Ideally, it’s desirable for patients to adopt a vegan or wholly plant based diet, with one exception: The omega-3 fatty acids in fish oil present numerous benefits, and fish oil capsules do not increase insulin levels. A vegan diet is low-fat (only 15% of dietary calories should come from fats), is moderate in protein, and incorporates whole-food carbohydrate sources that are low on the glycemic index: semolina or wholegrain pastas, whole fruits, and whole-grain products like sprouted wheat breads (instead of wheat-flour breads). Further, because high-glycemic-index carbs can boost insulin levels, the diet should provide carbohydrates from sources that are low in glycemic index. For instance, as even carrot juice has quite a bit of natural sugar, we recommend green vegetable juices.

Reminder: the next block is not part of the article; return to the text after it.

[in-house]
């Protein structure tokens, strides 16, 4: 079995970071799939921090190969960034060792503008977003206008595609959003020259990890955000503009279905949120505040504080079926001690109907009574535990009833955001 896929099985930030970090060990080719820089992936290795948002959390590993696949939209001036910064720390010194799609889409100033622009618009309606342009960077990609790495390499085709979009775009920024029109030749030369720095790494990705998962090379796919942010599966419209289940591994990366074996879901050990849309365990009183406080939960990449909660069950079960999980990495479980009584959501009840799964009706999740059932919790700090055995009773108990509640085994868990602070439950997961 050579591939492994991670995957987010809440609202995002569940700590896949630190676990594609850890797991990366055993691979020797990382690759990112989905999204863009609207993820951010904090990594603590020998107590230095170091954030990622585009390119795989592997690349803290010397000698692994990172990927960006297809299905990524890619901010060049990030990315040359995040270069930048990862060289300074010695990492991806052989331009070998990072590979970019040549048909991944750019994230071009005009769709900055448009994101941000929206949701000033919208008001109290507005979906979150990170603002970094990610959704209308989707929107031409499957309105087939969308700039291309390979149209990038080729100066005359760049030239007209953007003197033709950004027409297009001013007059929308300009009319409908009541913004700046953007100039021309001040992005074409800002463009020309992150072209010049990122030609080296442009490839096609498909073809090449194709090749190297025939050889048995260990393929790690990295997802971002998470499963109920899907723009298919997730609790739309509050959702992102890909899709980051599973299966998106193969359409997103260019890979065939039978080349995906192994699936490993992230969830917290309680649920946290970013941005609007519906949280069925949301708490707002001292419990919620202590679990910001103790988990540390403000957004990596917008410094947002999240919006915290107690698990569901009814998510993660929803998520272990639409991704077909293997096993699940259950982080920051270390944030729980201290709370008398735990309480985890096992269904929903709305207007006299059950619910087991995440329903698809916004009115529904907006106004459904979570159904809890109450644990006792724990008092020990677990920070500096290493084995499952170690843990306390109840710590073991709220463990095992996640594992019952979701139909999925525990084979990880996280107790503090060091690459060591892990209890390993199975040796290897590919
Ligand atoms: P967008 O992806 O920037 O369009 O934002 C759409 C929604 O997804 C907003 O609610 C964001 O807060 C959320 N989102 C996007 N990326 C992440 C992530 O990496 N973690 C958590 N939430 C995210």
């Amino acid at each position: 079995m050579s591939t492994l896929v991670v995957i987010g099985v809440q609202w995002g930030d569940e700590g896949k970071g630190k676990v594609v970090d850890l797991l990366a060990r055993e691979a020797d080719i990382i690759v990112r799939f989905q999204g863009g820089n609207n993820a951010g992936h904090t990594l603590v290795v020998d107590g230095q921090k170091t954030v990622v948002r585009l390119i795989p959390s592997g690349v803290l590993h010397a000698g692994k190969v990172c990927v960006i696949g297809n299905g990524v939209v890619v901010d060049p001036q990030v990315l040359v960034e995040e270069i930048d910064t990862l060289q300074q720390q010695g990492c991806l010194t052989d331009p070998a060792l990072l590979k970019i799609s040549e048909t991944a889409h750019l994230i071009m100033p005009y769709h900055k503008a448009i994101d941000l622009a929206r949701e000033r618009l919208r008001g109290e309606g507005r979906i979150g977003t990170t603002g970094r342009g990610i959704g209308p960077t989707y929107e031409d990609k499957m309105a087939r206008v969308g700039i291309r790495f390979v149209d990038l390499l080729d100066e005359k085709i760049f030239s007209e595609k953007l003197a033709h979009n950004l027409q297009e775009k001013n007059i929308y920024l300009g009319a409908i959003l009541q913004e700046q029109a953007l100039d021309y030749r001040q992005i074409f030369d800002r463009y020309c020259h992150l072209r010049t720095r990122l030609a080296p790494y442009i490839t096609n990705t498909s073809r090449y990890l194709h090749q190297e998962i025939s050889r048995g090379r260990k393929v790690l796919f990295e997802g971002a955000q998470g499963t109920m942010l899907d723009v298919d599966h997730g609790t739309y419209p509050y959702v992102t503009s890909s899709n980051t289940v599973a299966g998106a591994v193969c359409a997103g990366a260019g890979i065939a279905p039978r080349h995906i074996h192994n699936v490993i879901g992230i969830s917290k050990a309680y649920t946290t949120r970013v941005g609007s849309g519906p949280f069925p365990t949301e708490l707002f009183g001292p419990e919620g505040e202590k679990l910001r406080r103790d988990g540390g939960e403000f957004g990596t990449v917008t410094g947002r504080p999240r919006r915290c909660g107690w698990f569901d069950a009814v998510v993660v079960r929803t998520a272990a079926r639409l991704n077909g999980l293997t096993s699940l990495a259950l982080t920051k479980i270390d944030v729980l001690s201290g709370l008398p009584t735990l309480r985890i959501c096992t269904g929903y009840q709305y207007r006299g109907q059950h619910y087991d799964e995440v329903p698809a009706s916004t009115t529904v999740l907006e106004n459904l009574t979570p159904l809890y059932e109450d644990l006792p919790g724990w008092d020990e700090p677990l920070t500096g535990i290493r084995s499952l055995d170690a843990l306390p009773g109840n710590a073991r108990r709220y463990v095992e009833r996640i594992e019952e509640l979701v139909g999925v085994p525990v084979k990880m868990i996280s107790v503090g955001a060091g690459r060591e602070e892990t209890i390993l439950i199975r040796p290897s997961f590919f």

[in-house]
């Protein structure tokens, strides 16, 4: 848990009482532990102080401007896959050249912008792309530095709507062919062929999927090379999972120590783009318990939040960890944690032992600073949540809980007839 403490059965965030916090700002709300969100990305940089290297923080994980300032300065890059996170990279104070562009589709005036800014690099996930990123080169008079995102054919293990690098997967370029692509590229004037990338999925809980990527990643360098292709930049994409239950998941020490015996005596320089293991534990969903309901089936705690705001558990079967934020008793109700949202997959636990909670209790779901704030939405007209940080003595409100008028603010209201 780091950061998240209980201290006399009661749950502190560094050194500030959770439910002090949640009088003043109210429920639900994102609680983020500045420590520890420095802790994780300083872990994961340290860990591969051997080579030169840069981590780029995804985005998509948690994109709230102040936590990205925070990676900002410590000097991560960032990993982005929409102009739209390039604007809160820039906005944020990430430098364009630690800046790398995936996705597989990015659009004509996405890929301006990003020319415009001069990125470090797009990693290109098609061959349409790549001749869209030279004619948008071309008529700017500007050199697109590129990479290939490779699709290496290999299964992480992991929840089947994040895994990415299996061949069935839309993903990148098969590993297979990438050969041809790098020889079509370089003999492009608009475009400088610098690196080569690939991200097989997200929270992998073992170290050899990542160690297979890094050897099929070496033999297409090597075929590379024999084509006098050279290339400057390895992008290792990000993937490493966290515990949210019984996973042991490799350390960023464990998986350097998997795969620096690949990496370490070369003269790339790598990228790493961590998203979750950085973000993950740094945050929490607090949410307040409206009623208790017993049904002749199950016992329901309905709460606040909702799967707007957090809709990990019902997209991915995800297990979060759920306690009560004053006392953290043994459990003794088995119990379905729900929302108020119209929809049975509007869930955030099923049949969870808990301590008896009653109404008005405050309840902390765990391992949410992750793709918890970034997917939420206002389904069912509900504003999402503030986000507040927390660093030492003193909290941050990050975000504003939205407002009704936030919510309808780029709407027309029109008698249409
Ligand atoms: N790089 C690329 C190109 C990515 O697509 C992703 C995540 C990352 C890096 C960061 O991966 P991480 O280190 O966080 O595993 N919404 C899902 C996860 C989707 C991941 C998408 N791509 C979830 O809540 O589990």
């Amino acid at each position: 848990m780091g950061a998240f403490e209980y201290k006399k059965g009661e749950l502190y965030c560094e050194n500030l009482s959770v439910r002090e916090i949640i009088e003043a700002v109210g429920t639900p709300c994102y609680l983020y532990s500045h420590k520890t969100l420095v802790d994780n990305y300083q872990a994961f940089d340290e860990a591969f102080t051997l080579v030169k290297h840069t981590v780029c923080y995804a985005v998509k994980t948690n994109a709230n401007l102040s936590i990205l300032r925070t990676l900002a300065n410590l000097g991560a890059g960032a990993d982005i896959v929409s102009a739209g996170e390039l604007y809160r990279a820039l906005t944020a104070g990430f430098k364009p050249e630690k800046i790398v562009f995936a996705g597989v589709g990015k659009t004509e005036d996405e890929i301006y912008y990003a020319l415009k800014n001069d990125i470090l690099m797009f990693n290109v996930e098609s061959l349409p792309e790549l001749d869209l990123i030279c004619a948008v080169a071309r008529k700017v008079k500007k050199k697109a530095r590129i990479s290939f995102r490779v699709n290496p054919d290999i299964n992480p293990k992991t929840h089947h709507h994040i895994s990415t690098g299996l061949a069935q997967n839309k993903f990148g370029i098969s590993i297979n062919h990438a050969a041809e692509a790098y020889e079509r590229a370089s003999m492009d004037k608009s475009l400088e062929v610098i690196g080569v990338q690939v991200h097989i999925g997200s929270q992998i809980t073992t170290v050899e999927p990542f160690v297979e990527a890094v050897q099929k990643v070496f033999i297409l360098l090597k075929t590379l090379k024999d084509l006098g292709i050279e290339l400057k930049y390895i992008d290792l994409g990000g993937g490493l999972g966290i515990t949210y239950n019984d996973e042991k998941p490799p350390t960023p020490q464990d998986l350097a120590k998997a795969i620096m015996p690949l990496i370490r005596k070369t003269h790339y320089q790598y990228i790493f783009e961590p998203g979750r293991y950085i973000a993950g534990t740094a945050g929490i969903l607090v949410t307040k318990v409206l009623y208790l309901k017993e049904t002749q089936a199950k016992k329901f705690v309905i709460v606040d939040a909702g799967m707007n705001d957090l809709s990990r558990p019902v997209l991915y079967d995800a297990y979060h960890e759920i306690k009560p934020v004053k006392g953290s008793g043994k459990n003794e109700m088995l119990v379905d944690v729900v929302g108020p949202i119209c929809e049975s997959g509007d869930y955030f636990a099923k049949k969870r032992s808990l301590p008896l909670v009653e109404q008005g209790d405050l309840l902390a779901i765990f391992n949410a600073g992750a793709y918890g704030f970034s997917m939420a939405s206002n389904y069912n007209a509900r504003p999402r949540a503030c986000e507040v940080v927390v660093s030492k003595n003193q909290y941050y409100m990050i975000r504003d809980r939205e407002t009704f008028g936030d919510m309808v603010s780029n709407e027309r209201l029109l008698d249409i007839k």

For instance, cruciferous vegetables like cabbage, broccoli, cauliflower, and kale are rich in sulforaphane, while onions and garlic contain allicin. Both compounds are proven to inhibit or slow the growth of cancer cells and cause the cells to produce higher levels of antioxidants as well as enzymes that detoxify the body. These foods also can increase the ability of healthy tissues to cope with chemotherapeutic drugs and radiotherapy. In addition, they may present post-treatment benefits by helping to block the development of additional cancers.
Another food with powerful anti-cancer properties, a must for any anticancer diet, is spirulina, a supplement produced primarily from two species of blue-green algae. Spirulina contains a phytonutrient that blocks a signal pathway that makes cancer cells more aggressive and that protects them from programmed cell death. In addition, spirulina contains polysaccharides that boost the ability of the immune system’s natural killer (NK) cells to block metastasis.